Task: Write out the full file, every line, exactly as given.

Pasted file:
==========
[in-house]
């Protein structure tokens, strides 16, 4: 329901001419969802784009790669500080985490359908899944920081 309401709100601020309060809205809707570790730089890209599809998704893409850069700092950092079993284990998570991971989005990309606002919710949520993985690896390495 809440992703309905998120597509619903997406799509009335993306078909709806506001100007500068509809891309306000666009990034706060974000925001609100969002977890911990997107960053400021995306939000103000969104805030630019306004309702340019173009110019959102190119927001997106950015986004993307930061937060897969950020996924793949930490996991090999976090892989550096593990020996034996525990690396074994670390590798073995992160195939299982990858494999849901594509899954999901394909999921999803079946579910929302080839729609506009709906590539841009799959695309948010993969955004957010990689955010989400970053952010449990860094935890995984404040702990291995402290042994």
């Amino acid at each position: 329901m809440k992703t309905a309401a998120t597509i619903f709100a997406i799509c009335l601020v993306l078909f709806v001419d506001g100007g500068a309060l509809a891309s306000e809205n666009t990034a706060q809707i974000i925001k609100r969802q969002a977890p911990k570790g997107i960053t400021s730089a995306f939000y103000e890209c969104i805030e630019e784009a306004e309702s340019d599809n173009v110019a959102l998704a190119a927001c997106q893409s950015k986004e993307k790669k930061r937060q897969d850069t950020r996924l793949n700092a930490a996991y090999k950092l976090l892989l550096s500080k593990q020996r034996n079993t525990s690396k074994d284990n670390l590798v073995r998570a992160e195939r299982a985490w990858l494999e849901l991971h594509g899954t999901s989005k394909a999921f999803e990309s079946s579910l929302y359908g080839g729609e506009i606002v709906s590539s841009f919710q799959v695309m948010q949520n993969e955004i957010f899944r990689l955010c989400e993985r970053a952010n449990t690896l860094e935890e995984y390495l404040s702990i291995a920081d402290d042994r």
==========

[in-house]
């Protein structure tokens, strides 16, 4: 329901001419969802784009790669500080985490359908899944920081 309401709100601020309060809205809707570790730089890209599809998704893409850069700092950092079993284990998570991971989005990309606002919710949520993985690896390495 809440992703309905998120597509619903997406799509009335993306078909709806506001100007500068509809891309306000666009990034706060974000925001609100969002977890911990997107960053400021995306939000103000969104805030630019306004309702340019173009110019959102190119927001997106950015986004993307930061937060897969950020996924793949930490996991090999976090892989550096593990020996034996525990690396074994670390590798073995992160195939299982990858494999849901594509899954999901394909999921999803079946579910929302080839729609506009709906590539841009799959695309948010993969955004957010990689955010989400970053952010449990860094935890995984404040702990291995402290042994």
């Amino acid at each position: 329901m809440k992703t309905a309401a998120t597509i619903f709100a997406i799509c009335l601020v993306l078909f709806v001419d506001g100007g500068a309060l509809a891309s306000e809205n666009t990034a706060q809707i974000i925001k609100r969802q969002a977890p911990k570790g997107i960053t400021s730089a995306f939000y103000e890209c969104i805030e630019e784009a306004e309702s340019d599809n173009v110019a959102l998704a190119a927001c997106q893409s950015k986004e993307k790669k930061r937060q897969d850069t950020r996924l793949n700092a930490a996991y090999k950092l976090l892989l550096s500080k593990q020996r034996n079993t525990s690396k074994d284990n670390l590798v073995r998570a992160e195939r299982a985490w990858l494999e849901l991971h594509g899954t999901s989005k394909a999921f999803e990309s079946s579910l929302y359908g080839g729609e506009i606002v709906s590539s841009f919710q799959v695309m948010q949520n993969e955004i957010f899944r990689l955010c989400e993985r970053a952010n449990t690896l860094e935890e995984y390495l404040s702990i291995a920081d402290d042994r």